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Open Access Short Report

Anthrax phylogenetic structure in Northern Italy

Giuliano Garofolo1*, Luigina Serrecchia1, Michela Corrò2 and Antonio Fasanella1

Author Affiliations

1 Istituto Zooprofilattico Sperimentale della Puglia e della Basilicata, Anthrax Reference Institute of Italy-Foggia, Italy

2 Istituto Zooprofilattico Sperimentale delle Venezie, Padua Diagnostic Laboratory- Padova, Italy

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BMC Research Notes 2011, 4:273  doi:10.1186/1756-0500-4-273

Published: 29 July 2011

Abstract

Background

Anthrax has almost disappeared from mainland Europe, except for the Mediterranean region where cases are still reported. In Central and South Italy, anthrax is enzootic, but in the North there are currently no high risk areas, with only sporadic cases having been registered in the last few decades. Regional genetic and molecular characterizations of anthrax in these regions are still lacking. To investigate the potential molecular diversity of Bacillus anthracis in Northern Italy, canonical Single nucleotide polymorphism (canSNP) and Multilocus variable number tandem repeat analysis (MLVA) genotyping was performed against all isolates from animal outbreaks registered in the last twenty years in the region.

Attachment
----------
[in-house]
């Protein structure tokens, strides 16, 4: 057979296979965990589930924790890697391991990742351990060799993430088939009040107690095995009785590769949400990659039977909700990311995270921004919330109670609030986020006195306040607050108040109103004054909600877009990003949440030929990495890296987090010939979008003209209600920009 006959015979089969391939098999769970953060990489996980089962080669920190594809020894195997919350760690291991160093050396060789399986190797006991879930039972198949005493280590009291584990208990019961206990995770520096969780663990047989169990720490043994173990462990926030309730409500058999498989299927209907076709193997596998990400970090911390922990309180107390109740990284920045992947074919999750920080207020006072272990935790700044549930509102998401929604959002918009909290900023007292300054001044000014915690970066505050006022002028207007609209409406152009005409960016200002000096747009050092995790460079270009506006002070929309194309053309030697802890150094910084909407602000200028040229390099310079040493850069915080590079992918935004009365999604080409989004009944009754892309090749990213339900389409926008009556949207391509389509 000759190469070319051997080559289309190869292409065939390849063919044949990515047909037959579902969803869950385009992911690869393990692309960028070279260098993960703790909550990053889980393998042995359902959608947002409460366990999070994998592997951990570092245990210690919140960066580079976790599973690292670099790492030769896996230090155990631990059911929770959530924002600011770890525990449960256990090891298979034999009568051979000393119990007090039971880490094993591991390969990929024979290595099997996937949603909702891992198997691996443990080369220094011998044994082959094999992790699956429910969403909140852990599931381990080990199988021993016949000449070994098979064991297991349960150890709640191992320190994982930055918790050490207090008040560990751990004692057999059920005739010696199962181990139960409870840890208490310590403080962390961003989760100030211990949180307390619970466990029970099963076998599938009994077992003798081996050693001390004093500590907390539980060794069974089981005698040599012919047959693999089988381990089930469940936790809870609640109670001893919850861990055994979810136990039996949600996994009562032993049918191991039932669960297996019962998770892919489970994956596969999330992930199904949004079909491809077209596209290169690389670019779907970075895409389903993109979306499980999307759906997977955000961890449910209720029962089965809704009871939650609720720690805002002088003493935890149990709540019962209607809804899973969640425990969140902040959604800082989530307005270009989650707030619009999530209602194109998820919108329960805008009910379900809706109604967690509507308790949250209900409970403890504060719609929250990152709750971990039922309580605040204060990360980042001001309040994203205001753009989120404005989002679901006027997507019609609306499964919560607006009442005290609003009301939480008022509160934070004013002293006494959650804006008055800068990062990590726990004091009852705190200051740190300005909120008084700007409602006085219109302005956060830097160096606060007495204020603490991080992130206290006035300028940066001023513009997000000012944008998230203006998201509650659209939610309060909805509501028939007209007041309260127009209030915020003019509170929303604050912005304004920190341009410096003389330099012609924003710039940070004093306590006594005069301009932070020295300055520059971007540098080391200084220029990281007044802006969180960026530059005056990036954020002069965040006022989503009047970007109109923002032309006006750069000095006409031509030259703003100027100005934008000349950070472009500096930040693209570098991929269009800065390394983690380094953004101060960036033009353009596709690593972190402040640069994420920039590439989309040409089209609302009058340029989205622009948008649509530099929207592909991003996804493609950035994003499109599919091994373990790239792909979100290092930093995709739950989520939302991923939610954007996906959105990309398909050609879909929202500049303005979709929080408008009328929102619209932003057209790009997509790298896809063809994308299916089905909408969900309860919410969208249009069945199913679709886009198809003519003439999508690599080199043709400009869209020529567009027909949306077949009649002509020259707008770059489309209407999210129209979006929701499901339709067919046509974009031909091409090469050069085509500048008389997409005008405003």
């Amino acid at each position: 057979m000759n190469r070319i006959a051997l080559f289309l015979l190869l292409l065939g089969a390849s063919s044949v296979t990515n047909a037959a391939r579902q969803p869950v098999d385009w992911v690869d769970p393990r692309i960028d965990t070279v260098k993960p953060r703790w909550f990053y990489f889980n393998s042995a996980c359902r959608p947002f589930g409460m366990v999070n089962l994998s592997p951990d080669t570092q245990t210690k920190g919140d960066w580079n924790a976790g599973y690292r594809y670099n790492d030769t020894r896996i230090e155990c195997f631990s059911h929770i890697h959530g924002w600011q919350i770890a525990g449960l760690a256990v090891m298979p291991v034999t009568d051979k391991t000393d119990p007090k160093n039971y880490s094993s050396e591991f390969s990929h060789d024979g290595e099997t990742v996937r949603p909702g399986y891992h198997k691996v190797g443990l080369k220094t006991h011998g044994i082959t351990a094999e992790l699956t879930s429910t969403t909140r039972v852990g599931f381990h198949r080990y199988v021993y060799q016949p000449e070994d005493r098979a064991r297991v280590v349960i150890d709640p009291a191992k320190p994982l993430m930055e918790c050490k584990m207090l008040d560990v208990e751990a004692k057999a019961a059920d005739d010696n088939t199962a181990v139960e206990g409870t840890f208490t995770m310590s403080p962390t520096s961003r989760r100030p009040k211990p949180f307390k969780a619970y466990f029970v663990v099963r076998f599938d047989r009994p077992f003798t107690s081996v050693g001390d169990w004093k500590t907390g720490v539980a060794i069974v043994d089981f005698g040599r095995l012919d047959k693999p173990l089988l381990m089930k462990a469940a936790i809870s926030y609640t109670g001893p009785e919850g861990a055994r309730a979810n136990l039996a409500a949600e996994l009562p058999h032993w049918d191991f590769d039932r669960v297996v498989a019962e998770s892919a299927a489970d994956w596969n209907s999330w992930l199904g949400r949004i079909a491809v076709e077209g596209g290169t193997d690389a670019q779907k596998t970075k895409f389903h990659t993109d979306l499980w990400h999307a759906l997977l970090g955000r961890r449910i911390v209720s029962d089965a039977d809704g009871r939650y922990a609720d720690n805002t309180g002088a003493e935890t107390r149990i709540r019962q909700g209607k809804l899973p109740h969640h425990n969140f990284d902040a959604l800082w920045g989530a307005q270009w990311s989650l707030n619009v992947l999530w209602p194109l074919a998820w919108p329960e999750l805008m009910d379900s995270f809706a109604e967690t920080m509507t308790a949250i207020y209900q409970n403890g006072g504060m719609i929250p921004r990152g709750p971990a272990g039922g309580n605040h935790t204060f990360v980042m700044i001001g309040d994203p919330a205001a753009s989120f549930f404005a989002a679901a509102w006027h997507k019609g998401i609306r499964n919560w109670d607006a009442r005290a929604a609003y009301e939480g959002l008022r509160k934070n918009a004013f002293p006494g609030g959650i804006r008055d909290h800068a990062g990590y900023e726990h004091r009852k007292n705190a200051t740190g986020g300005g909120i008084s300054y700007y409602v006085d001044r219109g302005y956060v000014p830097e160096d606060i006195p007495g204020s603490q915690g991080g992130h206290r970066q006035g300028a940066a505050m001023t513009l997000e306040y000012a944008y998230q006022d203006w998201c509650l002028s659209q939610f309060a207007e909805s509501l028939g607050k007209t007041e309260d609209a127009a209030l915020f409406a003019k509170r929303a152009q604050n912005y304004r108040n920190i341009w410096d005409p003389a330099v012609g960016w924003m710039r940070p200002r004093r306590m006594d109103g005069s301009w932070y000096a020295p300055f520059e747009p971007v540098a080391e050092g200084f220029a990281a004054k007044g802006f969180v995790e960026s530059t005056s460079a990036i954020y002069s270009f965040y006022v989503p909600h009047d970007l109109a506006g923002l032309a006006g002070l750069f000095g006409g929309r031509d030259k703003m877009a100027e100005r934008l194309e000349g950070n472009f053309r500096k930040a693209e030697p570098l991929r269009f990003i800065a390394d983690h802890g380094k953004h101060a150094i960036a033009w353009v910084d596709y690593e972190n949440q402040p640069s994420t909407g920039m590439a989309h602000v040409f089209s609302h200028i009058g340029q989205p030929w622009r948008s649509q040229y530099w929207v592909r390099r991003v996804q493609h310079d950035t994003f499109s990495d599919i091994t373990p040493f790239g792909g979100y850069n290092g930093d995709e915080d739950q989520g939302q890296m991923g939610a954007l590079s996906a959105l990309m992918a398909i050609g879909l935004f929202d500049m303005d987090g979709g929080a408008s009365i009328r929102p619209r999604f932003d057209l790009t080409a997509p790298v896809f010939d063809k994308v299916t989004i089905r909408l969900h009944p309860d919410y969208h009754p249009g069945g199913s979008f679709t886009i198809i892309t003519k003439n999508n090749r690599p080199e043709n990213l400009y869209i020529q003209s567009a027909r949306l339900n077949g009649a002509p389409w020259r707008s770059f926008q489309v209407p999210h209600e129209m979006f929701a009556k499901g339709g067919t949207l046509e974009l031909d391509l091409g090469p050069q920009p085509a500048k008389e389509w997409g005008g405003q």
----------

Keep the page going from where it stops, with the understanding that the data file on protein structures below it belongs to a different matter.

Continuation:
Findings

Six B. anthracis strains were analyzed. The canSNP analysis indicates the presence of three sublineages/subgroups each of which belong to one of the 12 worldwide CanSNP genotypes: B.Br.CNEVA (3 isolates), A.Br.005/006 (1 isolates) and A.008/009 (2 isolate). The latter is the dominant canSNP genotype in Italy. The 15-loci MLVA analysis revealed five different genotypes among the isolates.

Conclusions

The major B branch and the A.Br.005/006 were recovered in the Northeast region. The genetic structure of anthrax discovered in this area differs from the rest of the country, suggesting the presence of a separate and independent B. anthracis molecular evolution niche. Although the isolates analyzed in this study are limited in quantity and representation, these results indicate that B. anthracis genetic diversity changes around the Alps.